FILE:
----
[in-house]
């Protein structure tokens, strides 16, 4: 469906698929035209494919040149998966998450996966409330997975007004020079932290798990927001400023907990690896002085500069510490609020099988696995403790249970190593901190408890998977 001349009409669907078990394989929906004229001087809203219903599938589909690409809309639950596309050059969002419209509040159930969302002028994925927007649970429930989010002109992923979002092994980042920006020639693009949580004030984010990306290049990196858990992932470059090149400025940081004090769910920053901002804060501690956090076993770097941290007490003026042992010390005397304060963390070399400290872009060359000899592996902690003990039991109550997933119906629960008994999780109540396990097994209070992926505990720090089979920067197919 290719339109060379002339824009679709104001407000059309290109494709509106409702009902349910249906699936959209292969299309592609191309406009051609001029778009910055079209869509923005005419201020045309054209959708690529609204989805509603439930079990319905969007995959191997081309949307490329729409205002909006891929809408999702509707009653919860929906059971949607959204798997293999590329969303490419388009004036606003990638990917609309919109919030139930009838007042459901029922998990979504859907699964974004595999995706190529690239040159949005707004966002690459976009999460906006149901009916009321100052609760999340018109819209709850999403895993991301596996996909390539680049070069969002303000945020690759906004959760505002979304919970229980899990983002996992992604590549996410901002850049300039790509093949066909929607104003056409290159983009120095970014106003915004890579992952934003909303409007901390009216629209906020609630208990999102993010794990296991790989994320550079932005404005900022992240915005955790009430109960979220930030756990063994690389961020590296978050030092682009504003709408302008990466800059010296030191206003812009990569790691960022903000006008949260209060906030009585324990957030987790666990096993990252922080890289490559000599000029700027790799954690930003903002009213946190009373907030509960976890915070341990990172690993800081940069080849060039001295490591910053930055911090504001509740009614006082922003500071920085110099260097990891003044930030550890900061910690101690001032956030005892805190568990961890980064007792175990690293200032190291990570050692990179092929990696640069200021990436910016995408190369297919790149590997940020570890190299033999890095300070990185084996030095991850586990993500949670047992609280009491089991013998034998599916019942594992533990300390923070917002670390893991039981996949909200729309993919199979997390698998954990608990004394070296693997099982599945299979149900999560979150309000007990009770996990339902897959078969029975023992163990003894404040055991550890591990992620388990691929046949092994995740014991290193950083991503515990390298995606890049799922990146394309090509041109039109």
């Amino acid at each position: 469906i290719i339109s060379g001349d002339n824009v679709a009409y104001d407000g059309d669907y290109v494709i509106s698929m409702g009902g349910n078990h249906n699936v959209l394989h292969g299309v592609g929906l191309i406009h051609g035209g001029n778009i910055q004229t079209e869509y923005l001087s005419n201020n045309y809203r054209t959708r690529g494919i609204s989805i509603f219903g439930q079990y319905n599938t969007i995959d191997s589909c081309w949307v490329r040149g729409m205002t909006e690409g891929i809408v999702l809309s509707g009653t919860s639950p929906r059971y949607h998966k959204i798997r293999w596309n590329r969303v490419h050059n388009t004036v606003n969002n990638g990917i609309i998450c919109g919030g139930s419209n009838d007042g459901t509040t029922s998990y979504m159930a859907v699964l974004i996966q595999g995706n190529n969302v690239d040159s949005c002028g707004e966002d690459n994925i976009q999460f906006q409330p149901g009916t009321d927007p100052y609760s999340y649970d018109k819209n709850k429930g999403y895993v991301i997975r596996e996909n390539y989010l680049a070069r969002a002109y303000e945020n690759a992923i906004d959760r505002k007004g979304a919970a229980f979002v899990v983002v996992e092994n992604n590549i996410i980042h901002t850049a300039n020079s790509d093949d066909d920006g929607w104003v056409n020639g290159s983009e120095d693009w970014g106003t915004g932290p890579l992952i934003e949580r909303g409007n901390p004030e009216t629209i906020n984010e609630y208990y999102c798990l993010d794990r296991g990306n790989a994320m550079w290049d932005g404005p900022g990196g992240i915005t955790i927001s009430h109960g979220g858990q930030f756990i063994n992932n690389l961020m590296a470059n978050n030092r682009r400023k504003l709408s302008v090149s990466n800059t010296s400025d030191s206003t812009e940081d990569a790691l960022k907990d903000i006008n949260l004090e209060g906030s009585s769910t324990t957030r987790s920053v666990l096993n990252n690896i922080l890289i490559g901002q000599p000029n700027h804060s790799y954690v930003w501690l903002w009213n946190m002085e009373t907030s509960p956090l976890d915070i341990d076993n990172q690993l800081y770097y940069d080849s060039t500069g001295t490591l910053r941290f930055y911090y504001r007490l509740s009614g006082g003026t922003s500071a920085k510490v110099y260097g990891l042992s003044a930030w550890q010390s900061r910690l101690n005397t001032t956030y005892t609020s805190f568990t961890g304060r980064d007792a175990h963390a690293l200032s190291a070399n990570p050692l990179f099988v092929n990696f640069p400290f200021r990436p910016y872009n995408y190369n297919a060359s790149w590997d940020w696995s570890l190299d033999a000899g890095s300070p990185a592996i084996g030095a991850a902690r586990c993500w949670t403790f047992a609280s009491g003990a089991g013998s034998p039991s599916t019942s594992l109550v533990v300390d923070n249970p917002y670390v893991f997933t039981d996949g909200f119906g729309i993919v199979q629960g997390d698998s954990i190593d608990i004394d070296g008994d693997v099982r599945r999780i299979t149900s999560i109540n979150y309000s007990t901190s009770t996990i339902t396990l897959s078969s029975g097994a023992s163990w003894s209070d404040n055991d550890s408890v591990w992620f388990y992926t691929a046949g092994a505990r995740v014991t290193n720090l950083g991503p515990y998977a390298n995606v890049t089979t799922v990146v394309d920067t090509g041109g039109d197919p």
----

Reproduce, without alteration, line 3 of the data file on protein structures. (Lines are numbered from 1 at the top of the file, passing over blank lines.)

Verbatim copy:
């Amino acid at each position: 469906i290719i339109s060379g001349d002339n824009v679709a009409y104001d407000g059309d669907y290109v494709i509106s698929m409702g009902g349910n078990h249906n699936v959209l394989h292969g299309v592609g929906l191309i406009h051609g035209g001029n778009i910055q004229t079209e869509y923005l001087s005419n201020n045309y809203r054209t959708r690529g494919i609204s989805i509603f219903g439930q079990y319905n599938t969007i995959d191997s589909c081309w949307v490329r040149g729409m205002t909006e690409g891929i809408v999702l809309s509707g009653t919860s639950p929906r059971y949607h998966k959204i798997r293999w596309n590329r969303v490419h050059n388009t004036v606003n969002n990638g990917i609309i998450c919109g919030g139930s419209n009838d007042g459901t509040t029922s998990y979504m159930a859907v699964l974004i996966q595999g995706n190529n969302v690239d040159s949005c002028g707004e966002d690459n994925i976009q999460f906006q409330p149901g009916t009321d927007p100052y609760s999340y649970d018109k819209n709850k429930g999403y895993v991301i997975r596996e996909n390539y989010l680049a070069r969002a002109y303000e945020n690759a992923i906004d959760r505002k007004g979304a919970a229980f979002v899990v983002v996992e092994n992604n590549i996410i980042h901002t850049a300039n020079s790509d093949d066909d920006g929607w104003v056409n020639g290159s983009e120095d693009w970014g106003t915004g932290p890579l992952i934003e949580r909303g409007n901390p004030e009216t629209i906020n984010e609630y208990y999102c798990l993010d794990r296991g990306n790989a994320m550079w290049d932005g404005p900022g990196g992240i915005t955790i927001s009430h109960g979220g858990q930030f756990i063994n992932n690389l961020m590296a470059n978050n030092r682009r400023k504003l709408s302008v090149s990466n800059t010296s400025d030191s206003t812009e940081d990569a790691l960022k907990d903000i006008n949260l004090e209060g906030s009585s769910t324990t957030r987790s920053v666990l096993n990252n690896i922080l890289i490559g901002q000599p000029n700027h804060s790799y954690v930003w501690l903002w009213n946190m002085e009373t907030s509960p956090l976890d915070i341990d076993n990172q690993l800081y770097y940069d080849s060039t500069g001295t490591l910053r941290f930055y911090y504001r007490l509740s009614g006082g003026t922003s500071a920085k510490v110099y260097g990891l042992s003044a930030w550890q010390s900061r910690l101690n005397t001032t956030y005892t609020s805190f568990t961890g304060r980064d007792a175990h963390a690293l200032s190291a070399n990570p050692l990179f099988v092929n990696f640069p400290f200021r990436p910016y872009n995408y190369n297919a060359s790149w590997d940020w696995s570890l190299d033999a000899g890095s300070p990185a592996i084996g030095a991850a902690r586990c993500w949670t403790f047992a609280s009491g003990a089991g013998s034998p039991s599916t019942s594992l109550v533990v300390d923070n249970p917002y670390v893991f997933t039981d996949g909200f119906g729309i993919v199979q629960g997390d698998s954990i190593d608990i004394d070296g008994d693997v099982r599945r999780i299979t149900s999560i109540n979150y309000s007990t901190s009770t996990i339902t396990l897959s078969s029975g097994a023992s163990w003894s209070d404040n055991d550890s408890v591990w992620f388990y992926t691929a046949g092994a505990r995740v014991t290193n720090l950083g991503p515990y998977a390298n995606v890049t089979t799922v990146v394309d920067t090509g041109g039109d197919p």